The article below was transcribed directly from the front page of the Thursday, December 8, 1910 edition of the Bridgeport Times & Evening Farmer:
Thrilling trip from Easton town is too much for unshod horse.
Martin Hilihan of Easton drove to town this morning over the snow clad crest of Sport Hill, bent on getting his horse shod, buying a few groceries, and otherwise diverting himself as might suit his fancy. Martin’s fine old bay horse, Aeroplane Boy, pranced gaily out of the farm yard, but before the animal had got well started for Bridgeport, it was very apparent that Martin was to have his fair share of trouble.
The animal was shoeless, and upon the icy glades along Sport Hill, it maintained its footing with difficulty. When the descent began, all Aeroplane Boy had to do was stiffen his forefeet and crouch and sit in a half sitting posture. Martin steered the animal down the hill with ease and grace and brought up the bottom in record time.
The trip into Bridgeport was devoid of further unusual events save the horse’s struggle to get along without falling. Martin was in a highly nervous state, however, when he reached the village and decided without delay to have Aeroplane Boy fitted out with a set of shoes.
When Aeroplane Boy got out of the busy turmoil of Main Street, turning into Elm Street en route for McGahay’s establishment in Broad Street, the animal was thoroughly tired out, and picking out a nice soft snow bank while Martin was glancing back over his shoulder at a café bearing a horseshoe emblazoned with the message, “Good Luck,” the noble steed dropped gently on his haunches and rolled over in the snow.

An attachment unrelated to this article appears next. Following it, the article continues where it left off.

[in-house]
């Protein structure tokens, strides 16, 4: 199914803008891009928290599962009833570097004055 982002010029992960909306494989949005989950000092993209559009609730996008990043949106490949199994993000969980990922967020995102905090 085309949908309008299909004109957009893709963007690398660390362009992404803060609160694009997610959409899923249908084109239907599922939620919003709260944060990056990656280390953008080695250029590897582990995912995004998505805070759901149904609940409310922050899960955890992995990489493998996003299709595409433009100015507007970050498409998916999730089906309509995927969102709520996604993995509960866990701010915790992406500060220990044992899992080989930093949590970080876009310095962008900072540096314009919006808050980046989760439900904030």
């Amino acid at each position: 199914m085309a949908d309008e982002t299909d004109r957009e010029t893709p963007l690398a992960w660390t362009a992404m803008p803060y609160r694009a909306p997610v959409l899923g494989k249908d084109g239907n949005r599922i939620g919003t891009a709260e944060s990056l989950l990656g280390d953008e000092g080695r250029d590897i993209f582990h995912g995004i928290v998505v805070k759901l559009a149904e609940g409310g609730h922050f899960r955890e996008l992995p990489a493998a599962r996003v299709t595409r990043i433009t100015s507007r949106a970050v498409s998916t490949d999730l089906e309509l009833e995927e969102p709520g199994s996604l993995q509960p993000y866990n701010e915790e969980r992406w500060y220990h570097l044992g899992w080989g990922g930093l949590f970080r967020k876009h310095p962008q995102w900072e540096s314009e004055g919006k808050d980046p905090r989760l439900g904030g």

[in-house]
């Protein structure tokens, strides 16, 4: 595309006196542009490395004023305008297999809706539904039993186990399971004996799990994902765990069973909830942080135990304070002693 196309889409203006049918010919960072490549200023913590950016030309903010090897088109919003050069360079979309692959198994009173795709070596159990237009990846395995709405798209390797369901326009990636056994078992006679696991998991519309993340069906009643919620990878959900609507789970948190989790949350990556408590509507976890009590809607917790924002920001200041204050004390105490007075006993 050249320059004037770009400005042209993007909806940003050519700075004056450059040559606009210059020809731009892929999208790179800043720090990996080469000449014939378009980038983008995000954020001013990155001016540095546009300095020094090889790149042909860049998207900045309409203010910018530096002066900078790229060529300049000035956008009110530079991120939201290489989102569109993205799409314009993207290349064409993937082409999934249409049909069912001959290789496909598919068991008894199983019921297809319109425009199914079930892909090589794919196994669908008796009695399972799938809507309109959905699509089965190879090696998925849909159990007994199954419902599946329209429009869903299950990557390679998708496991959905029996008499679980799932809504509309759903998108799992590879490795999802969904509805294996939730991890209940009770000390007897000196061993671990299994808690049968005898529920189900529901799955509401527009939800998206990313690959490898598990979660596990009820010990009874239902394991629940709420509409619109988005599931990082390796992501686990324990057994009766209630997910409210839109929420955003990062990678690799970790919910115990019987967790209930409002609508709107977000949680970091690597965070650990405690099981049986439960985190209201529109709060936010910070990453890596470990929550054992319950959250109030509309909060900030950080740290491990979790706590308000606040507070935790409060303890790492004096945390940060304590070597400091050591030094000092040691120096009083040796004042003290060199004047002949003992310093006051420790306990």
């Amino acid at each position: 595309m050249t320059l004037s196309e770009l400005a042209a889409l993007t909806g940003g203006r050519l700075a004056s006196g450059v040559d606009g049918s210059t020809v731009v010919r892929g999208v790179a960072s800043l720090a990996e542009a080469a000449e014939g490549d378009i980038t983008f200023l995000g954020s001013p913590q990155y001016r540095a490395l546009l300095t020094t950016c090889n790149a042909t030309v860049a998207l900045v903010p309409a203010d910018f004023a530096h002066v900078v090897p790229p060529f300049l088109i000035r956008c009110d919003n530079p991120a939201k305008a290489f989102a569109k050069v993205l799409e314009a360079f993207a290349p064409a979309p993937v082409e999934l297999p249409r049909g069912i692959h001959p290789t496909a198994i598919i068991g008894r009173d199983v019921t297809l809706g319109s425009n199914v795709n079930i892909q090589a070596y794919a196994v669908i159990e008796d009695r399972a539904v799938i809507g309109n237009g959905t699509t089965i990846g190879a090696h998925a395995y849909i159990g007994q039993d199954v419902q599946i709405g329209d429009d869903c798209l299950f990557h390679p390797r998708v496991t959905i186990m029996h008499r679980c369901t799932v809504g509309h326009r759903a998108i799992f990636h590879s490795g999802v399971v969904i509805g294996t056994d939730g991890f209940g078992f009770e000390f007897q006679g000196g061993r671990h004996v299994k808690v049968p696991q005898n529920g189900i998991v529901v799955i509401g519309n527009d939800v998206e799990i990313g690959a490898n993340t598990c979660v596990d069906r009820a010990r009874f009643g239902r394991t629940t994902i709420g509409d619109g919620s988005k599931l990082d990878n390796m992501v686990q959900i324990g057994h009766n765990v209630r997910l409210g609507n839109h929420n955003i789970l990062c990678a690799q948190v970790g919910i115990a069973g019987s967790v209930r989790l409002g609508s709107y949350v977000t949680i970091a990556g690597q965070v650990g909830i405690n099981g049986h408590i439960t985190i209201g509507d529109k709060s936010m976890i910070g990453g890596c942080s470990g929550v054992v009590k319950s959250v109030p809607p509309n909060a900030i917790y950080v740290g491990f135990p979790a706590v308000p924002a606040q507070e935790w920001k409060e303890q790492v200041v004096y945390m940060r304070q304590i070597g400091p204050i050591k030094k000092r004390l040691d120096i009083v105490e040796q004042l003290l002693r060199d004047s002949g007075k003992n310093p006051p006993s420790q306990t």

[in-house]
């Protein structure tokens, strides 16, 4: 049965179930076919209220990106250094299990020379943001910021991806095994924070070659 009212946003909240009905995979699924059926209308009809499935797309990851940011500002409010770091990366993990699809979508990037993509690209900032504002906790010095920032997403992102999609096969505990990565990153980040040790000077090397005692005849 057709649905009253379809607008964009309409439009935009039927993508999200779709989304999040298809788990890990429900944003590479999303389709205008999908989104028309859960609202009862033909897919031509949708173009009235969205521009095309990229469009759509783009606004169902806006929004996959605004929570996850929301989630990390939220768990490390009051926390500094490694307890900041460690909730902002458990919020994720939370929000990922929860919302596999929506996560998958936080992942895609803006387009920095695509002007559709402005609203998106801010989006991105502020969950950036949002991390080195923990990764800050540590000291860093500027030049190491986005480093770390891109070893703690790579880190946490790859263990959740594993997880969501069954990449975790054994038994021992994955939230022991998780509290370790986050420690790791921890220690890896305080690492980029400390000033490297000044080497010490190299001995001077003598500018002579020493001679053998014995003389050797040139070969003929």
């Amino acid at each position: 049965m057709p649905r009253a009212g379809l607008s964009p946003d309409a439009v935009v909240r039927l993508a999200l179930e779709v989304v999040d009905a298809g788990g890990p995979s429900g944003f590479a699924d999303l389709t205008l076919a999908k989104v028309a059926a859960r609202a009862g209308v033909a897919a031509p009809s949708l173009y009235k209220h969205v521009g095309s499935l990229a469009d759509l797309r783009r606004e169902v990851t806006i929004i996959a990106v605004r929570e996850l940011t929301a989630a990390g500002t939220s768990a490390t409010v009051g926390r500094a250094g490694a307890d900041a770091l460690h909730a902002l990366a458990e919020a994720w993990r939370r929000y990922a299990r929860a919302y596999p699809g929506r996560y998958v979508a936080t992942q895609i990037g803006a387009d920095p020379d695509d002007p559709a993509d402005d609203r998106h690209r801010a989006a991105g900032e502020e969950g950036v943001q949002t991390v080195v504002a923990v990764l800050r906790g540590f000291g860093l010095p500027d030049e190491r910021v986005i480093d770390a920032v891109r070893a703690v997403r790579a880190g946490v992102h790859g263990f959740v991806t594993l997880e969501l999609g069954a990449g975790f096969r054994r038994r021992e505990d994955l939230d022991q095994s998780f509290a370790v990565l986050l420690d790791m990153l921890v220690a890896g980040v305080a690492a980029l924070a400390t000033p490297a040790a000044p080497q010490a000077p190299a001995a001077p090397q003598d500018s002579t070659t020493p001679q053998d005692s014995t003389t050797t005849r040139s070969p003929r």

The farmer looked about in surprise, leaped down and sought to rouse the animal. Gentleness and coercion were alike futile. Several trolleymen gathered and tried to lift the animal, but it was no use. Then the farmer recounted to the crowd the tale of Aeroplane Boy’s famous glide down the side of Sport Hill. “Nothing to it all!” said a man who handled the animal with business like air. “The horse needs stimulant.”
“Stimulant!” exclaimed Martin. The name had a familiar and fascinating sound. “You just wait!” he cried. “I’ll get stimulants.”
He dashed across to the “Good Luck” saloon and bought a pint bottle of whiskey. It was sometime before he returned. When he reached the center of the growing crowd, the pint bottle was half empty. Someone remarked at the condition of the bottle. “Must have leaked,” ventured one of the trolleymen, glancing askance of the farmer,
“Yes, it must have leaked,” assented the farmer without a falter.
Martin and one of the trollymen grasped the animal gently but firmly by the head, drew open its mouth, and thrust the neck of the bottle down the horse’s throat. The contents disappeared while one or two of the crowd heaved audible sighs.
The effect was almost electrical. The horse frisked his tail about, neighed, and with a little encouragement, leaped up on all fours. Martin led him to the wagon which had meanwhile been detached, stood him carefully in a snow drift, and excused himself for a few moments. When he returned, he had a paper parcel filled with oats. He carefully opened the package and held the parcel while the horse devoured the breakfast with avidity. Then he led the animal away to be shod.
I think it’s safe to say that “no animals were hurt in the production of this article.” I could find no one in the 1910 Easton census by the name of Martin Hilihan, so his very existence is rather suspect – much like the above tale itself! But one must admit that the headline was certainly an attention grabber and the story rather imaginative for a front-page article just below the masthead. I’m guessing it might have been a slow news day. (The accompanying photo was added by yours truly for a little visual stimulation.)